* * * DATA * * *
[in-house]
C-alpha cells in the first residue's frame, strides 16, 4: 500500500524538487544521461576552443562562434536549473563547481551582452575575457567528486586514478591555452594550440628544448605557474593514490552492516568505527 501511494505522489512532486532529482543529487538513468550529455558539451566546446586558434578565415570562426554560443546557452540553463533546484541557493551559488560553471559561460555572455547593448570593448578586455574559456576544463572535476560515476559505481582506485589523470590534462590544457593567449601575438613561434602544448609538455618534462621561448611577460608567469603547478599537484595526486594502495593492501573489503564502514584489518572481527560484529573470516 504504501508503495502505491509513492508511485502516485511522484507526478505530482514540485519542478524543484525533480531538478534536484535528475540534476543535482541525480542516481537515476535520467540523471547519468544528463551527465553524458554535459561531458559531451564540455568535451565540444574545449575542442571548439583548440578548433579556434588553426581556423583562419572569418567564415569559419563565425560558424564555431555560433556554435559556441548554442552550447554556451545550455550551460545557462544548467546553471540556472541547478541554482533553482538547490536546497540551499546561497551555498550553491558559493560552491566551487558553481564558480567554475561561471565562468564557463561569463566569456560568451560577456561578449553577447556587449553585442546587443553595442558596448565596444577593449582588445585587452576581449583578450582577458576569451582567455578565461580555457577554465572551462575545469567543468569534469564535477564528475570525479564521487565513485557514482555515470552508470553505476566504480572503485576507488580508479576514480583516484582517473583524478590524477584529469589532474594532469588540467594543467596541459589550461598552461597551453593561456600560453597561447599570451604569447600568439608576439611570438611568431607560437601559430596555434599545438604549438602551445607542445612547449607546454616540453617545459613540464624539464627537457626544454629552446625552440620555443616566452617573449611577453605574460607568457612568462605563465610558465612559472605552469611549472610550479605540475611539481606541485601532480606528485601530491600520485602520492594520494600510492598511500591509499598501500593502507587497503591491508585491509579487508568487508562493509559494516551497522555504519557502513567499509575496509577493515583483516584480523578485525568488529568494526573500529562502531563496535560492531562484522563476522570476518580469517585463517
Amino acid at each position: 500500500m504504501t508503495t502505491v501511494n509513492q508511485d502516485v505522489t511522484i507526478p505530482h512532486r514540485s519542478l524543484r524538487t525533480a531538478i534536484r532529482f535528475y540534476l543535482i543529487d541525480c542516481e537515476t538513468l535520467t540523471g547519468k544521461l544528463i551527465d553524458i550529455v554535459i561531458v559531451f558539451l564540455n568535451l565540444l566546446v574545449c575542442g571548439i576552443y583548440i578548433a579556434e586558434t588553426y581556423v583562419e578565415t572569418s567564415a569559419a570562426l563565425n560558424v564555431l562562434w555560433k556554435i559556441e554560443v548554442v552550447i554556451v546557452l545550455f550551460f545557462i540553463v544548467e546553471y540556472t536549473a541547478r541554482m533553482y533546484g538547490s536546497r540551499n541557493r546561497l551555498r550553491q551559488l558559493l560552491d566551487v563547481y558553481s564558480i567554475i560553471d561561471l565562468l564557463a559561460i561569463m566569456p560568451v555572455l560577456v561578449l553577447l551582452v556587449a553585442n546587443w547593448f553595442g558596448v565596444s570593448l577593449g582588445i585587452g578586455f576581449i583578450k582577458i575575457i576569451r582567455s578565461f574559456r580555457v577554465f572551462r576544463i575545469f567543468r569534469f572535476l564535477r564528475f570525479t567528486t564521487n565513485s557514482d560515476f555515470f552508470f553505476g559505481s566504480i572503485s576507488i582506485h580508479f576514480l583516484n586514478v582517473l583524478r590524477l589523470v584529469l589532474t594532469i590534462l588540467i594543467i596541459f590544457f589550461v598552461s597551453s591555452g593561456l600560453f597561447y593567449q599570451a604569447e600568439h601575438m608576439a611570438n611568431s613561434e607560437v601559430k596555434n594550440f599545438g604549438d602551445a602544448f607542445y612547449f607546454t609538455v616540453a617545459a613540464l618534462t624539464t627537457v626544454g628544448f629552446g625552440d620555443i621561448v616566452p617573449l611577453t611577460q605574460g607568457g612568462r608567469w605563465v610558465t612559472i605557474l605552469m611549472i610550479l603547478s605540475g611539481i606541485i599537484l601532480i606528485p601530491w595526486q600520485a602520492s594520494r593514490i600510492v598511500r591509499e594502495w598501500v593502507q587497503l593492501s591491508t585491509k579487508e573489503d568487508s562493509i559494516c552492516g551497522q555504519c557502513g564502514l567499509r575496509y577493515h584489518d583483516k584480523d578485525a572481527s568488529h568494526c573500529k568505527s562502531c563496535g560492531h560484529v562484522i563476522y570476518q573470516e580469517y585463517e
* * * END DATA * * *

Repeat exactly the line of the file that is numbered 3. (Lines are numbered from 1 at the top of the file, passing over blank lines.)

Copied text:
Amino acid at each position: 500500500m504504501t508503495t502505491v501511494n509513492q508511485d502516485v505522489t511522484i507526478p505530482h512532486r514540485s519542478l524543484r524538487t525533480a531538478i534536484r532529482f535528475y540534476l543535482i543529487d541525480c542516481e537515476t538513468l535520467t540523471g547519468k544521461l544528463i551527465d553524458i550529455v554535459i561531458v559531451f558539451l564540455n568535451l565540444l566546446v574545449c575542442g571548439i576552443y583548440i578548433a579556434e586558434t588553426y581556423v583562419e578565415t572569418s567564415a569559419a570562426l563565425n560558424v564555431l562562434w555560433k556554435i559556441e554560443v548554442v552550447i554556451v546557452l545550455f550551460f545557462i540553463v544548467e546553471y540556472t536549473a541547478r541554482m533553482y533546484g538547490s536546497r540551499n541557493r546561497l551555498r550553491q551559488l558559493l560552491d566551487v563547481y558553481s564558480i567554475i560553471d561561471l565562468l564557463a559561460i561569463m566569456p560568451v555572455l560577456v561578449l553577447l551582452v556587449a553585442n546587443w547593448f553595442g558596448v565596444s570593448l577593449g582588445i585587452g578586455f576581449i583578450k582577458i575575457i576569451r582567455s578565461f574559456r580555457v577554465f572551462r576544463i575545469f567543468r569534469f572535476l564535477r564528475f570525479t567528486t564521487n565513485s557514482d560515476f555515470f552508470f553505476g559505481s566504480i572503485s576507488i582506485h580508479f576514480l583516484n586514478v582517473l583524478r590524477l589523470v584529469l589532474t594532469i590534462l588540467i594543467i596541459f590544457f589550461v598552461s597551453s591555452g593561456l600560453f597561447y593567449q599570451a604569447e600568439h601575438m608576439a611570438n611568431s613561434e607560437v601559430k596555434n594550440f599545438g604549438d602551445a602544448f607542445y612547449f607546454t609538455v616540453a617545459a613540464l618534462t624539464t627537457v626544454g628544448f629552446g625552440d620555443i621561448v616566452p617573449l611577453t611577460q605574460g607568457g612568462r608567469w605563465v610558465t612559472i605557474l605552469m611549472i610550479l603547478s605540475g611539481i606541485i599537484l601532480i606528485p601530491w595526486q600520485a602520492s594520494r593514490i600510492v598511500r591509499e594502495w598501500v593502507q587497503l593492501s591491508t585491509k579487508e573489503d568487508s562493509i559494516c552492516g551497522q555504519c557502513g564502514l567499509r575496509y577493515h584489518d583483516k584480523d578485525a572481527s568488529h568494526c573500529k568505527s562502531c563496535g560492531h560484529v562484522i563476522y570476518q573470516e580469517y585463517e